ProPublica: The hidden hands in redistricting: Corporations and other powerful interestson September 25th, 2011 at 8:00 am
Their names suggest selfless dedication to democracy. Fair Districts Mass. Protect Your Vote. The Center for a Better New Jersey. And their stated goals are unarguable: In the partisan fight to redraw congressional districts, states should stick to the principle of one person, one vote.
But a ProPublica investigation has found that these groups and others are being quietly bankrolled by corporations, unions and other special interests. Their main interest in the once-a-decade political fight over redistricting is not to help voters in the communities they claim to represent but mainly to improve the prospects of their political allies or to harm their enemies.
The number of these purportedly independent redistricting groups is rising, but their ties remain murky. Contributions to such groups are not limited by campaign finance laws, and most states allow them to take unlimited amounts of money without disclosing the source.
Today’s story is the first chapter in an in-depth examination of how powerful players are turning to increasingly sophisticated tools and techniques to game the redistricting process, with voters ultimately losing.
For special interests, there’s a huge potential payoff from investing in such efforts.
“Reshaping a map is very powerful” for donors, said Spencer Kimball, a political consultant who is executive director of Boston-based Fair Districts Mass. “It’s a big opportunity to have influence at the state level and the congressional level not one race at a time but for 10 years.”
Skillful redistricting can, of course, help create Republican or Democratic districts, but it can also grace incumbents with virtually guaranteed re-election or leave them with nearly no chance at all. In the process, it can also create seats almost certain to be held by minorities or break those same groups apart, ensuring that they have almost no voice.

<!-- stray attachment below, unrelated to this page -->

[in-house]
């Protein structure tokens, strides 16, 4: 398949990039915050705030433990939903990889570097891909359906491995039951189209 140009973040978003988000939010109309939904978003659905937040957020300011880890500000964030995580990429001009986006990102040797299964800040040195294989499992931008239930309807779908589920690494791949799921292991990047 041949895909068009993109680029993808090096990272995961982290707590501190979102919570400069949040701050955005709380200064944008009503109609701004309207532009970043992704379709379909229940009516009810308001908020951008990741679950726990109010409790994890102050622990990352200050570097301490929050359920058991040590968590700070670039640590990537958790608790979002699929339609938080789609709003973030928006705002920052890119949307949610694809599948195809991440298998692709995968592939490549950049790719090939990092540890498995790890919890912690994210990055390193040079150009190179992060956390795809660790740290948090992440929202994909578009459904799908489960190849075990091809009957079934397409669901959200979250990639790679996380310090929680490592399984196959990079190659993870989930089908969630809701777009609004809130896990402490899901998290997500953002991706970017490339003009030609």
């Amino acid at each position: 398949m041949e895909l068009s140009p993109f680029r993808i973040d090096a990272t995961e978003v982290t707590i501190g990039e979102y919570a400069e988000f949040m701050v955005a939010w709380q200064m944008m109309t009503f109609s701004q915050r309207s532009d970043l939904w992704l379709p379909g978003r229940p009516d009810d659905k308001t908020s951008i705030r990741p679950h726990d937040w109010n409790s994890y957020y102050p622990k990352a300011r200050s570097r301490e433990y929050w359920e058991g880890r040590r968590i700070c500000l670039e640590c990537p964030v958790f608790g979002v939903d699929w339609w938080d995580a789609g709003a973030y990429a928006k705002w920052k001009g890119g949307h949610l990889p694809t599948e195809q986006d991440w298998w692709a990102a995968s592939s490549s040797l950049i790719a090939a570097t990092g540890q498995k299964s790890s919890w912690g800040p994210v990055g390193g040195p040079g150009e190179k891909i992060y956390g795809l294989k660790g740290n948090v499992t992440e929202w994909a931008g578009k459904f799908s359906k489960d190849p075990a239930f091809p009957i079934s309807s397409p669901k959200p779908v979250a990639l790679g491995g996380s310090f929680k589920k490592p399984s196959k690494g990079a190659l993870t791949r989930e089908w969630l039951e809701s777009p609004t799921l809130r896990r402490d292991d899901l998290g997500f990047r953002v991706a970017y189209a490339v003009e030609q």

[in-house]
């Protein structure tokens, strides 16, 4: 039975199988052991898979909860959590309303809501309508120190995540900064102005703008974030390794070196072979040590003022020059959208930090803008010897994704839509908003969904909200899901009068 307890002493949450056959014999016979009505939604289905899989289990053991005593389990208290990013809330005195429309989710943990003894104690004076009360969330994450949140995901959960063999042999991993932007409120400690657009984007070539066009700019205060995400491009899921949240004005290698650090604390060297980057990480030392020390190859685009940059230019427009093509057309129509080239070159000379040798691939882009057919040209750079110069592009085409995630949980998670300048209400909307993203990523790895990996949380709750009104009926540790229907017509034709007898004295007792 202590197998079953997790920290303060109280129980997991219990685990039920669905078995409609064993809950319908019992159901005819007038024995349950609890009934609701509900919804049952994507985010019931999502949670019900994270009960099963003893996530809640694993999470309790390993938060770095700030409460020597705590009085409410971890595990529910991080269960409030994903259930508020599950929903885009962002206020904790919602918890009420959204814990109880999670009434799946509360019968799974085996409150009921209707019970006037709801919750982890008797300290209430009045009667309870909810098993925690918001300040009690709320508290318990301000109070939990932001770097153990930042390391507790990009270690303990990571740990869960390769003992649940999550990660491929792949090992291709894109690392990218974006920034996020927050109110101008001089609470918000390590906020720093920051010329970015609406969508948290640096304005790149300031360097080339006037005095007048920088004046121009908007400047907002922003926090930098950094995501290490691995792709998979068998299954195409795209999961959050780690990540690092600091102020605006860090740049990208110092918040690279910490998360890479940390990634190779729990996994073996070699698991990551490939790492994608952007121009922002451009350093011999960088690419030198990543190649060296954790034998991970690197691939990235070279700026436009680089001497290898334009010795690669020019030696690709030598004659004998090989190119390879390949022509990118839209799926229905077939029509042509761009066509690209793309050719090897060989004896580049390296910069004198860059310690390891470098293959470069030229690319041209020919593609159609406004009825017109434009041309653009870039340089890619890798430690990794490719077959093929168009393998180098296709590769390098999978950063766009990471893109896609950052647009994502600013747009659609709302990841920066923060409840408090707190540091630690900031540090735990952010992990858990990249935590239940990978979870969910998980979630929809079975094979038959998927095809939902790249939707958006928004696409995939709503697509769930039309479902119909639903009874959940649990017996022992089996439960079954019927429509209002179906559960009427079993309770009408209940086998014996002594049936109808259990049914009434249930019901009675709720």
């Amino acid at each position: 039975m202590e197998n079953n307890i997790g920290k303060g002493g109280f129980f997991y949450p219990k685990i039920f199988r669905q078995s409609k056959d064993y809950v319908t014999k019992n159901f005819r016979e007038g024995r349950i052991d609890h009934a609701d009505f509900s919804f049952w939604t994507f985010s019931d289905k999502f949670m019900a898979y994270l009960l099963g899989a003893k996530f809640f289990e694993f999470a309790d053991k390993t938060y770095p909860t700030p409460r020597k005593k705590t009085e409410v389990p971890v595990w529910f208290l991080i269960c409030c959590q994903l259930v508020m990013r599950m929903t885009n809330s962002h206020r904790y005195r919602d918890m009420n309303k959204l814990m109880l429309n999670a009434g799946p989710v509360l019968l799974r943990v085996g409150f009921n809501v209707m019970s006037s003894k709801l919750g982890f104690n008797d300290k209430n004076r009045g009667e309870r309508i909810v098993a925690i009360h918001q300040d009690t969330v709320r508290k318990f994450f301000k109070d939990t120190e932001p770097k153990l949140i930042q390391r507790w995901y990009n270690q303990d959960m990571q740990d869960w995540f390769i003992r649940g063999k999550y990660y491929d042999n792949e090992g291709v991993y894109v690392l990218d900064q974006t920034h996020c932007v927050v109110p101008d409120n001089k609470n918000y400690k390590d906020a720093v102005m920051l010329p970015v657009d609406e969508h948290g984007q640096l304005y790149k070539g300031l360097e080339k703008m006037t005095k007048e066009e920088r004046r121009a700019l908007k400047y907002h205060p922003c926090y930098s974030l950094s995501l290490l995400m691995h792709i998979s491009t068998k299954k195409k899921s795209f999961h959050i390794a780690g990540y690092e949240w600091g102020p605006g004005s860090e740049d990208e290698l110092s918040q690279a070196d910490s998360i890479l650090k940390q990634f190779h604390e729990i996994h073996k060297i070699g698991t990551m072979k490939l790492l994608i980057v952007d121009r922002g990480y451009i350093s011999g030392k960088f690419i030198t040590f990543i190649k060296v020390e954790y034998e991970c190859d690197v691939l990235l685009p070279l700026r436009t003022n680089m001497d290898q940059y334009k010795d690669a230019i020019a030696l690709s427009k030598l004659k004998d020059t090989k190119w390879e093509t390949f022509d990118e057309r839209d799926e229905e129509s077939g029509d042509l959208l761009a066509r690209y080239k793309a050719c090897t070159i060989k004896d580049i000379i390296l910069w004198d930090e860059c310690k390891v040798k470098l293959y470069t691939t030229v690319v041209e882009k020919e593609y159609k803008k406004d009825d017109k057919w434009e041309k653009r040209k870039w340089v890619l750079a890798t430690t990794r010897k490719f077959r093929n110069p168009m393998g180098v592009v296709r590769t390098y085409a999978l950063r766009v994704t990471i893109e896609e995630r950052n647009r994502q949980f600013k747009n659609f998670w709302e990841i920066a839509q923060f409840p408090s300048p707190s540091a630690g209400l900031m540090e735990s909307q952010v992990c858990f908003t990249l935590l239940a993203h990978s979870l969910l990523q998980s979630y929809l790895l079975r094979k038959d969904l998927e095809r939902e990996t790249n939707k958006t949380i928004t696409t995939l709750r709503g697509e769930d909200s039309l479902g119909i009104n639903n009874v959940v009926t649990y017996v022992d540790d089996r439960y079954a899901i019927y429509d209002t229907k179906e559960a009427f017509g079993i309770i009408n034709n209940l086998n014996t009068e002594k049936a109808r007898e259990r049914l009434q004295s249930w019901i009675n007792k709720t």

But it’s not cheap, and that’s where corporations and other outside interests come in. They can provide the cash for voter data, mapping consultants and lobbyists to influence state legislators, who are in charge of redistricting in most states. Outside interests can also fund the inevitable lawsuits that contest nearly every state’s redistricting plan after it is unveiled.
In Minnesota, for instance, the Republicans’ legal efforts to influence redistricting are being financed  through a group called Minnesotans for a Fair Redistricting.
Fair Redistricting describes itself as independent, but it has much of its leadership in common with the Freedom Foundation of Minnesota, a group with ties to the political empire of the Koch brothers, industrialists from Kansas who’ve spent millions funding conservative causes . The head of the Freedom Foundation, Annette Meeks, told ProPublica she has “no involvement” with Fair Redistricting. But both organizations’ tax filings list the same address: Meeks’ home address.
Fair Redistricting is registered under the name of her husband, Jack Meeks, who is also on the board of the Freedom Foundation. He did not respond to requests for comment.
Who is actually paying for Fair Redistricting’s lawsuit and lawyers? And what district lines are they pushing for? The group doesn’t have to say and has so far kept its finances and plans under wraps. Annette Meeks did not respond to questions about the group’s donors or its ties to the Koch brothers, but she said the group complies with all legal filing requirements. But the group’s public tax filings contain no information on its contributors.
Fair Districts Mass, which says it’s advocating better representation of minorities in and around Boston, is another window into how money can move through the system. The group describes itself as “citizen-funded.” But it also sought permission from state election officials for unlimited corporate funding. Donations “can include corporate contributions,” the group’s website announces. “Better yet,” the site notes, “we are not required to file reports regarding donations or expenditures.”
The group says its proposed maps would lead to better representation of Latinos and African-Americans.
“Minorities are very underrepresented in Massachusetts politics,” said Kimball, the group’s executive director. “We’re here to change that.”
But minority groups say Fair Districts’ proposed maps would not likely help them. (See our interactive feature showing the group’s maps and our analysis .)
“I don’t see a person of color getting elected in this district, if that’s the goal,” said Alejandra St. Guillen, executive director of Oiste, looking at one of the maps Fair Districts has touted as helping Latinos and African-Americans. Oiste has been fighting for increased Latino representation and civic participation in the state for more than a decade.
“Even though the numbers might look as if that might be favorable to communities of color,” St. Guillen said, “if you look at voting patterns, it actually wouldn’t be.”
Others from Massachusetts have said the proposals made by Fair Districts Mass wouldn’t help them at all. At a town hall meeting in Lynn, which would be cut out of its historic district along Boston’s North Shore by the proposal, labor unions, the city’s chamber of commerce and politicians from both parties converged on the town hall, urging that the board not adopt a plan that would carve out Lynn.